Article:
A sattvic world is one of abundance, beauty, order, and balance.
To achieve sattva, things need to get moving, and rajas is the guna that makes that happen.
Rajas governs the beginning of the life cycle, brings birth and growth. It’s what causes a seed to grow into a plant and the plant to flower.
Tamas predominates the end of the life cycle; it’s the destructive force that causes the plant to break apart, die back, and return to the soil. Sattva is the time in between, when the flower is in full bloom and beauty is all around us. Nothing can live without energy (rajas) There can be no harvest, no beauty without sativa, and there can be no rebirth without tamas.
All of nature depends on a healthy relationship between creation and destruction, rajas and tamas, to support the health and the vitality of the planet and all who abide there (sattva).
Just like in nature, our physical and mental health depend on the proper interplay among the gunas. When all three gunas are in balance, everything arises (rajas), abides (sattva), and dissolves (tamas), whether we’re talking about the life cycle of a plant, an idea, a pose, or a stage of life. 🌏
Rajas is the in-breath; tamas, the out-breath; and sattva, the gap in between, the silence where liberation can happen, where magic resides, and where everything is whole.” -Seane Corn
Bruce Springsteen receives the 2021 Woody Guthrie prize. Here’s the full setlist, his homage to Woody.
1) Tom Joad
3) Across the Border
4) The Ghost of Tom Joad
‘Bruce Springsteen has been awarded the annual Woody Guthrie Prize. He will accept the honor on May 13th during a virtual event for Woody Guthrie Center members. “I’m honored to receive the 2021 Woody Guthrie Prize,” Springsteen said in a statement.’ [Rolling Stone]
“Woody wrote some of the greatest songs about America’s struggle to live up its ideals in convincing fashion,” Springsteen said in a statement.
Despite the fact that many of my vaccinated friends and I are tentatively stepping into one another’s homes and reveling in the simple joy of sitting at one another’s kitchen tables, despite the fact that I took my first hike without a mask on in over a year, despite the fact that my kids’ school says it will be fully open and in person in the fall–the pandemic is not over.
I was reminded of this as I was standing around a playground on Sunday and got a WhatsApp message from a friend, someone with relatives in India. She wrote, in part:
My elderly aunt is battling covid. She was taking care of a dying husband and a disabled son. Now my uncle is dead and the government came and took his body away. My other cousin went to the crematorium alone. No last rites, expect my uncle who lives on the block, broke the rules and snuck outside to just watch the body being taken away. There is no point to this story beyond my grief and my rage and the unshakable pain that this is how it unfolds.
My grief and my rage and the unshakable pain that this is how it unfolds.
We have to remember that our joy is profoundly relative and propped up by a thousand unearned privileges. Relationships are a universal foundation—a richness that survives in every corner of the globe no matter the structural constraints. My friend’s uncle snuck outside, despite the danger. This is what we humans do.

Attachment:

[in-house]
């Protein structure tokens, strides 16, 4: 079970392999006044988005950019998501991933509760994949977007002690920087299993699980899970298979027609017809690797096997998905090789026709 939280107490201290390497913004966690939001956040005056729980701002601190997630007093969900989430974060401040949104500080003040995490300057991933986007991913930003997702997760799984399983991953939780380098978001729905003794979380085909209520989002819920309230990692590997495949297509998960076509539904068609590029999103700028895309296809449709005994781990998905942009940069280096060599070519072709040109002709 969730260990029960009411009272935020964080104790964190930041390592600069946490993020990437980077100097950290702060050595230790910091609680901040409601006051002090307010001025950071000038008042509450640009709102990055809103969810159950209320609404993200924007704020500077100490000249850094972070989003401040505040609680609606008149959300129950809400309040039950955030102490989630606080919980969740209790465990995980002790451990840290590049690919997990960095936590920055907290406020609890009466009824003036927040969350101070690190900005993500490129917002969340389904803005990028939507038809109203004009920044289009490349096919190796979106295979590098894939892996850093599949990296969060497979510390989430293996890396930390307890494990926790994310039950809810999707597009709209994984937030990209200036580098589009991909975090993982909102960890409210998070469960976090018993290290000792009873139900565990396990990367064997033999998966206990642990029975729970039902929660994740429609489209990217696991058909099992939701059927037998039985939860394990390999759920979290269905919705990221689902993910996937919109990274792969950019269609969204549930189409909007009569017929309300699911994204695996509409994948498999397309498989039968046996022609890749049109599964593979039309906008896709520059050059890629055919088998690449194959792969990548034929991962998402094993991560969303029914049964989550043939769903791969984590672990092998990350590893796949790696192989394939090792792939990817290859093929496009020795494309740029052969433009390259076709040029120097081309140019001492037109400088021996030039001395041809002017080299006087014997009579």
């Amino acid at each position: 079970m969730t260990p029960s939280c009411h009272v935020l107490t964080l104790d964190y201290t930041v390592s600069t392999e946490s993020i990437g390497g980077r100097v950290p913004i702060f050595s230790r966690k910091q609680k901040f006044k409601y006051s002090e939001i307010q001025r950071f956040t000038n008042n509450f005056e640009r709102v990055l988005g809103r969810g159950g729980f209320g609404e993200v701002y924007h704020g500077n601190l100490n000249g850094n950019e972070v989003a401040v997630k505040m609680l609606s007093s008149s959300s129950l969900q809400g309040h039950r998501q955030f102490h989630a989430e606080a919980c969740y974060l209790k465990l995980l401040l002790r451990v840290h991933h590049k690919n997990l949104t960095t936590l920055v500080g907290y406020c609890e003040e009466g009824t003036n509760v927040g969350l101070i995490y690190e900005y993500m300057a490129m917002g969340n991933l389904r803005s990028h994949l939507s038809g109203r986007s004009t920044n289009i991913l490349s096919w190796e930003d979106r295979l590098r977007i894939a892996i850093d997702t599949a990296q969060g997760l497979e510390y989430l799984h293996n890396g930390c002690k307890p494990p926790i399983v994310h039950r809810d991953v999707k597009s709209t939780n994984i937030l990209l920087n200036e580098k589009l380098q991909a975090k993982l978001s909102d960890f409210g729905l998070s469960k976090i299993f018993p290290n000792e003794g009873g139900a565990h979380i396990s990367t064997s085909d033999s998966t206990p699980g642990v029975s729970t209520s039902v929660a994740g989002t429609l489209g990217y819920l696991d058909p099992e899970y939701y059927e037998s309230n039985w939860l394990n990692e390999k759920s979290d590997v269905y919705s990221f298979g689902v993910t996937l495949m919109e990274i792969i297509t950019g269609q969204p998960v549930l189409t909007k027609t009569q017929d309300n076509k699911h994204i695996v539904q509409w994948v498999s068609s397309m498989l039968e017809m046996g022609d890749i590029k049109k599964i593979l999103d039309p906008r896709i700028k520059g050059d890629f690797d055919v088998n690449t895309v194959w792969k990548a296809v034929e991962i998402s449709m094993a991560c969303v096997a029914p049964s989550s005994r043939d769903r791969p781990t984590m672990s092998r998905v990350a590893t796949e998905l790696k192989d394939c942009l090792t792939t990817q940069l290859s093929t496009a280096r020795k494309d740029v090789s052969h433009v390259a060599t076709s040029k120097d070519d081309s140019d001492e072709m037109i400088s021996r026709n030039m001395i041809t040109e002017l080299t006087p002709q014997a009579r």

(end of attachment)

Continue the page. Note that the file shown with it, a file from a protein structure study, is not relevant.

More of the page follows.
But our ability to revel in and honor our friends and family are often influenced by economics and nationality and gender and race and so much else. In other words, we are profoundly connected by our need for relationships and profoundly severed by our differential capacity to nurture those relationships in this moment. To be healthy. To be healed. To be safe.
We are in a moment of transitions—all the way from the most intimate to the most global. Let us treasure our joy, our small, safe re-openings and reconnections, all the while holding the truth that so many are still in acute danger and pain.”
In social psychology, there’s a well-established principle that a common enemy is supposed to bring people together. But shortly after the pandemic arrived, the U.S. saw a partisan divide over masks, screaming crowds outside state capitols and death threats against health officials.
It quickly became apparent that, even in a crisis, Americans were finding it difficult to come together. So it’s no wonder that the federal government’s new mask guidance has been greeted with reluctance — especially when fewer than half of Americans over 12 are fully vaccinated.
Celeste, a newsletter reader from Dayton, Ohio, wrote in with her own experience.
“The first day of The Great Unmasking at work went exactly as you’d expect: people who have previously bragged about not being vaccinated walking around without masks on,” she wrote. “Assuming people would act unselfishly to protect others goes against everything we’ve seen so far this pandemic.”
The C.D.C. is also asking Americans to trust one another at a time when faith in institutions and their neighbors is particularly fragile. According to a 2019 Pew Research Center report on Trust and Distrust in America, trust in the federal government was near record lows, and seven in 10 people said they thought that Americans’ trust in one another had declined over the past 20 years.
“Betrayal is the wound that cuts the deepest.”
Boise State Public Radio